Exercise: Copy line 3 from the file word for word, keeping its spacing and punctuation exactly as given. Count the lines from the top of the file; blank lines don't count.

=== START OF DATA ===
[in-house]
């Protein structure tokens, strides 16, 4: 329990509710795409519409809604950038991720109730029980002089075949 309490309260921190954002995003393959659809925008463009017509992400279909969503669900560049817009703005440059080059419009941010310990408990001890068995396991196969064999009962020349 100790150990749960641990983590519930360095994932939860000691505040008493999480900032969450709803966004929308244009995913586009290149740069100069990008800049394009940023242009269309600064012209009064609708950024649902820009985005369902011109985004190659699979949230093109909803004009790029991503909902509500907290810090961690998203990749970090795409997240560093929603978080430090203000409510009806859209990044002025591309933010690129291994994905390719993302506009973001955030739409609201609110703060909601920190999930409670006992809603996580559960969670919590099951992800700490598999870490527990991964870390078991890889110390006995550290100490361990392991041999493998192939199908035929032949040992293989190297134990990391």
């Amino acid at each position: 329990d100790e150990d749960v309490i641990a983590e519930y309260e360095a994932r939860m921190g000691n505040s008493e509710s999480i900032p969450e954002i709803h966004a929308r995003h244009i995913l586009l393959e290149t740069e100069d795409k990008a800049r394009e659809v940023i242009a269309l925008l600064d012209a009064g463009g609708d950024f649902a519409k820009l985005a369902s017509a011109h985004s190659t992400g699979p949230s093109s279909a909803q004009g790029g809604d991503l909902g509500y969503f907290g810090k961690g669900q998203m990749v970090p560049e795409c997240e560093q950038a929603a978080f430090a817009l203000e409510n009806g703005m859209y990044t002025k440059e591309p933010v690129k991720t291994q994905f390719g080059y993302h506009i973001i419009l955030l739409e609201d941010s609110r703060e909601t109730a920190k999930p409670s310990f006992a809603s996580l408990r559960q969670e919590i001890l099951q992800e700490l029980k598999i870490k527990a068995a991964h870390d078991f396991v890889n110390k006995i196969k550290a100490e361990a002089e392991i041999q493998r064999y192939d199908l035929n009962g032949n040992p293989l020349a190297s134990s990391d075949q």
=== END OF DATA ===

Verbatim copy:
């Amino acid at each position: 329990d100790e150990d749960v309490i641990a983590e519930y309260e360095a994932r939860m921190g000691n505040s008493e509710s999480i900032p969450e954002i709803h966004a929308r995003h244009i995913l586009l393959e290149t740069e100069d795409k990008a800049r394009e659809v940023i242009a269309l925008l600064d012209a009064g463009g609708d950024f649902a519409k820009l985005a369902s017509a011109h985004s190659t992400g699979p949230s093109s279909a909803q004009g790029g809604d991503l909902g509500y969503f907290g810090k961690g669900q998203m990749v970090p560049e795409c997240e560093q950038a929603a978080f430090a817009l203000e409510n009806g703005m859209y990044t002025k440059e591309p933010v690129k991720t291994q994905f390719g080059y993302h506009i973001i419009l955030l739409e609201d941010s609110r703060e909601t109730a920190k999930p409670s310990f006992a809603s996580l408990r559960q969670e919590i001890l099951q992800e700490l029980k598999i870490k527990a068995a991964h870390d078991f396991v890889n110390k006995i196969k550290a100490e361990a002089e392991i041999q493998r064999y192939d199908l035929n009962g032949n040992p293989l020349a190297s134990s990391d075949q």